“How can we move forward without involving those who will contribute to rebuilding our nation?”

Aug 4, 2021

Youth activist, Kessy Martine Ekomo Soignet, talks about youth and peace in the Central African Republic

By Charalampia Armpounioti

(Photo: Kessy Martine Ekomo Soignet)

Plagued by decades of instability and brutal conflict, the Central African Republic is slowly making progress towards improving national peace and security. The United Nations Multidimensional Integrated Stabilization Mission in the Central African Republic (MINUSCA), established in 2014 to help the country navigate the difficult path from conflict to peace, has been present supporting the extension of State authority, the deployment of security forces, and the preservation of territorial integrity. Acknowledging youth’s great potential to help bring a positive change in the Central African Republic, the mission supports and encourages the engagement of young people in this challenging path towards a more sustainable future.

Kessy Martine Ekomo Soignet is a prime example of a youth activist who works tirelessly to support youth and promote peace in the country. She is a community leader, peacebuilding practitioner and founder and Executive Director of the non-governmental organisation URU, a youth-led NGO leading projects to increase effective engagement of and support for youth in locally-led conflict prevention and reconciliation efforts in the Central African Republic. She is also the founder and Director General of the firm Peace and Development Watch.

Ahead of International Youth Day, we wanted to hear her opinion on the importance of youth’s meaningful engagement in peace processes. Read on to find out how she decided to become a youth activist, how she views youth involvement in peace in the Central African Republic, and what message she wishes to share with young people around the world.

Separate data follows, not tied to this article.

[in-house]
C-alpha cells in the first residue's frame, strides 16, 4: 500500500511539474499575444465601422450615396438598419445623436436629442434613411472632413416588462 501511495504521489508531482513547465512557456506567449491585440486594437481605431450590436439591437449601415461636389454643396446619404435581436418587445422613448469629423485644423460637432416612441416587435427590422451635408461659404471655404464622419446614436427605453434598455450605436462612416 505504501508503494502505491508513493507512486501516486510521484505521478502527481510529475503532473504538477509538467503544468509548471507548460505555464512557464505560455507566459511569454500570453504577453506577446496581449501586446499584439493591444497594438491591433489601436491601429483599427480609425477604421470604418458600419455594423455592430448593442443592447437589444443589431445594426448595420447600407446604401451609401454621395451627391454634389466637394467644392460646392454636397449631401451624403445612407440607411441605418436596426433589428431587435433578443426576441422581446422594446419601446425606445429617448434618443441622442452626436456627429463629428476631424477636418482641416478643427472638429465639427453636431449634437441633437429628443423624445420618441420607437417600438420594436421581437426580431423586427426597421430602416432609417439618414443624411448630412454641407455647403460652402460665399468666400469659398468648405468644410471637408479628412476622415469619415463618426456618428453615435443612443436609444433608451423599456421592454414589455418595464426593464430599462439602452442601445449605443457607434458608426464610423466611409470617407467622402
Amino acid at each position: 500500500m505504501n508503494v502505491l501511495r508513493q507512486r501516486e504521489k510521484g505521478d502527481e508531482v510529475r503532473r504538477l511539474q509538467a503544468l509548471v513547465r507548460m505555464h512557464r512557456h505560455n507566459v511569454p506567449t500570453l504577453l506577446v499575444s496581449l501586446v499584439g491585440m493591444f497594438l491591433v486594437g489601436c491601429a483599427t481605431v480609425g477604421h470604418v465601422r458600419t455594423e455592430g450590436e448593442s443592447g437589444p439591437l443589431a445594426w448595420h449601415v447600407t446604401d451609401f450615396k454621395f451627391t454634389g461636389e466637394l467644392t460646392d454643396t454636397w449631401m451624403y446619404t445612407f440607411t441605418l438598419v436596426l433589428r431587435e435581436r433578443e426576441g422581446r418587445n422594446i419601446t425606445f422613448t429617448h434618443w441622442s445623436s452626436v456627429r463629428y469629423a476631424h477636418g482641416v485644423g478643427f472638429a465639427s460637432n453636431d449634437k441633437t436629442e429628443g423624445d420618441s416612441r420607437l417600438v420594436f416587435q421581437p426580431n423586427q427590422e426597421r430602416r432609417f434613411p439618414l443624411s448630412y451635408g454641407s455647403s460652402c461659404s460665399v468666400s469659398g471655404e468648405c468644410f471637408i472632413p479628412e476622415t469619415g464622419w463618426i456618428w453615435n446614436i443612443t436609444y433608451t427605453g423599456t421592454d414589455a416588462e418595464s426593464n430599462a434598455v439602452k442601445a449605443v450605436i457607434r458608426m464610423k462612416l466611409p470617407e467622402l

(Photo: Kessy Martine Ekomo Soignet)

Why did you decide to become a youth peace activist?

I find it very difficult to see myself as an activist. The concept itself is noble, but I prefer to see myself as a citizen committed to the development of Central African youth. I decided to get involved in youth issues because I realized that people under 35 years old represent the largest part of the Central African population (about 75%). In a country locked in conflict and struggling for development such as ours, it is not possible to think about the present and especially the future without this part of the population.

Additionally, socio-cultural constraints represent a challenge that does not allow youth to emerge. The idea of URU comes from there: to create an organization at the service of youth, an organization that equips and gives a voice to young people, to give them a place in society and with decision-makers.

Can you give us an example of the positive impact you had in your community?